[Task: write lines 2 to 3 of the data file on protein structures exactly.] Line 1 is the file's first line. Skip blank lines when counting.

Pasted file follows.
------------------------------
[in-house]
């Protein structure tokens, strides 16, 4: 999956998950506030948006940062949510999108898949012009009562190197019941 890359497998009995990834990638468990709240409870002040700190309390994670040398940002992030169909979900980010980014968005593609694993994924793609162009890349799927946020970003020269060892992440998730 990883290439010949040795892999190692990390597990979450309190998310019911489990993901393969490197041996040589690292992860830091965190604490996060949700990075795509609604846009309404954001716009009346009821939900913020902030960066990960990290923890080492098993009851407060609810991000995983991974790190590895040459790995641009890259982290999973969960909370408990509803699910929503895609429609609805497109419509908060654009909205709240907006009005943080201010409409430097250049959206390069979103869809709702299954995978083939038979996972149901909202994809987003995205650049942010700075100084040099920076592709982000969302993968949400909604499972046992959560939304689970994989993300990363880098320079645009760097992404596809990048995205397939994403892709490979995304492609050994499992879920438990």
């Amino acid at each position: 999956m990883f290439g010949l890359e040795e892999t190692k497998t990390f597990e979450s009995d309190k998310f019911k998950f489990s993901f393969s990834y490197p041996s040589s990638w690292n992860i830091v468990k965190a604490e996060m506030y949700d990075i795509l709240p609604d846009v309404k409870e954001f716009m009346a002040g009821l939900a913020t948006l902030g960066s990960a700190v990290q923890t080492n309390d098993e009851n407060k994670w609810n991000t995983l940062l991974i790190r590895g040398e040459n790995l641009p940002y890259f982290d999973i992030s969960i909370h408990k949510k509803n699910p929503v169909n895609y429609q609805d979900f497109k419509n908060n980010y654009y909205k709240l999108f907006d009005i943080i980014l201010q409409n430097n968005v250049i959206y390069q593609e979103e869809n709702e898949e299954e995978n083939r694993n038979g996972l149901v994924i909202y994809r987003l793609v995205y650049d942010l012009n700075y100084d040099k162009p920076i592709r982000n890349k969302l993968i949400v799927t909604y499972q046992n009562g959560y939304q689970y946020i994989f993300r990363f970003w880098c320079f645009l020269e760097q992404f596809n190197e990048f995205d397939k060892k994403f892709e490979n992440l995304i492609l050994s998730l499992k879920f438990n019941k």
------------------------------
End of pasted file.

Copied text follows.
């Protein structure tokens, strides 16, 4: 999956998950506030948006940062949510999108898949012009009562190197019941 890359497998009995990834990638468990709240409870002040700190309390994670040398940002992030169909979900980010980014968005593609694993994924793609162009890349799927946020970003020269060892992440998730 990883290439010949040795892999190692990390597990979450309190998310019911489990993901393969490197041996040589690292992860830091965190604490996060949700990075795509609604846009309404954001716009009346009821939900913020902030960066990960990290923890080492098993009851407060609810991000995983991974790190590895040459790995641009890259982290999973969960909370408990509803699910929503895609429609609805497109419509908060654009909205709240907006009005943080201010409409430097250049959206390069979103869809709702299954995978083939038979996972149901909202994809987003995205650049942010700075100084040099920076592709982000969302993968949400909604499972046992959560939304689970994989993300990363880098320079645009760097992404596809990048995205397939994403892709490979995304492609050994499992879920438990």
């Amino acid at each position: 999956m990883f290439g010949l890359e040795e892999t190692k497998t990390f597990e979450s009995d309190k998310f019911k998950f489990s993901f393969s990834y490197p041996s040589s990638w690292n992860i830091v468990k965190a604490e996060m506030y949700d990075i795509l709240p609604d846009v309404k409870e954001f716009m009346a002040g009821l939900a913020t948006l902030g960066s990960a700190v990290q923890t080492n309390d098993e009851n407060k994670w609810n991000t995983l940062l991974i790190r590895g040398e040459n790995l641009p940002y890259f982290d999973i992030s969960i909370h408990k949510k509803n699910p929503v169909n895609y429609q609805d979900f497109k419509n908060n980010y654009y909205k709240l999108f907006d009005i943080i980014l201010q409409n430097n968005v250049i959206y390069q593609e979103e869809n709702e898949e299954e995978n083939r694993n038979g996972l149901v994924i909202y994809r987003l793609v995205y650049d942010l012009n700075y100084d040099k162009p920076i592709r982000n890349k969302l993968i949400v799927t909604y499972q046992n009562g959560y939304q689970y946020i994989f993300r990363f970003w880098c320079f645009l020269e760097q992404f596809n190197e990048f995205d397939k060892k994403f892709e490979n992440l995304i492609l050994s998730l499992k879920f438990n019941k």